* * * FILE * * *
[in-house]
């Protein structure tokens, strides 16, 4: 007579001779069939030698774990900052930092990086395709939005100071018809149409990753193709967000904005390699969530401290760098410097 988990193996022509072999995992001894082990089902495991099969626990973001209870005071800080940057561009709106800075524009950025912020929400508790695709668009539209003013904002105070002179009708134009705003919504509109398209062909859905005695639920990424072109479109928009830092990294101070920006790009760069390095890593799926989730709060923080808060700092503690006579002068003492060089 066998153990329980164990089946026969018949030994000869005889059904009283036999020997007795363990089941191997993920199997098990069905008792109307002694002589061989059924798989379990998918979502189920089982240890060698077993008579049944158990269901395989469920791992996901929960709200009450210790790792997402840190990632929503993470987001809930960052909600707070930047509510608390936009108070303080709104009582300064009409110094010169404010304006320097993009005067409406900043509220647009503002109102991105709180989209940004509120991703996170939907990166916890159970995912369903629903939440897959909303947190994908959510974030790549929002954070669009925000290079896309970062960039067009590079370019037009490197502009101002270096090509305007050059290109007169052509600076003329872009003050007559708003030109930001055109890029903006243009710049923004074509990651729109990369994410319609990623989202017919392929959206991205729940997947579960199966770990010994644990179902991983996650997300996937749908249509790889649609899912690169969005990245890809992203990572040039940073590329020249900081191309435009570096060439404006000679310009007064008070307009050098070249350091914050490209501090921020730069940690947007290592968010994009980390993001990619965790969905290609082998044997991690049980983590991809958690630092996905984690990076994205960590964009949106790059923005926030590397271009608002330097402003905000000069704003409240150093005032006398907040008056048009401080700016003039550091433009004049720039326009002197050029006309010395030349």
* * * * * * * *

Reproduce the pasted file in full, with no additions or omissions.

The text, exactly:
[in-house]
């Protein structure tokens, strides 16, 4: 007579001779069939030698774990900052930092990086395709939005100071018809149409990753193709967000904005390699969530401290760098410097 988990193996022509072999995992001894082990089902495991099969626990973001209870005071800080940057561009709106800075524009950025912020929400508790695709668009539209003013904002105070002179009708134009705003919504509109398209062909859905005695639920990424072109479109928009830092990294101070920006790009760069390095890593799926989730709060923080808060700092503690006579002068003492060089 066998153990329980164990089946026969018949030994000869005889059904009283036999020997007795363990089941191997993920199997098990069905008792109307002694002589061989059924798989379990998918979502189920089982240890060698077993008579049944158990269901395989469920791992996901929960709200009450210790790792997402840190990632929503993470987001809930960052909600707070930047509510608390936009108070303080709104009582300064009409110094010169404010304006320097993009005067409406900043509220647009503002109102991105709180989209940004509120991703996170939907990166916890159970995912369903629903939440897959909303947190994908959510974030790549929002954070669009925000290079896309970062960039067009590079370019037009490197502009101002270096090509305007050059290109007169052509600076003329872009003050007559708003030109930001055109890029903006243009710049923004074509990651729109990369994410319609990623989202017919392929959206991205729940997947579960199966770990010994644990179902991983996650997300996937749908249509790889649609899912690169969005990245890809992203990572040039940073590329020249900081191309435009570096060439404006000679310009007064008070307009050098070249350091914050490209501090921020730069940690947007290592968010994009980390993001990619965790969905290609082998044997991690049980983590991809958690630092996905984690990076994205960590964009949106790059923005926030590397271009608002330097402003905000000069704003409240150093005032006398907040008056048009401080700016003039550091433009004049720039326009002197050029006309010395030349």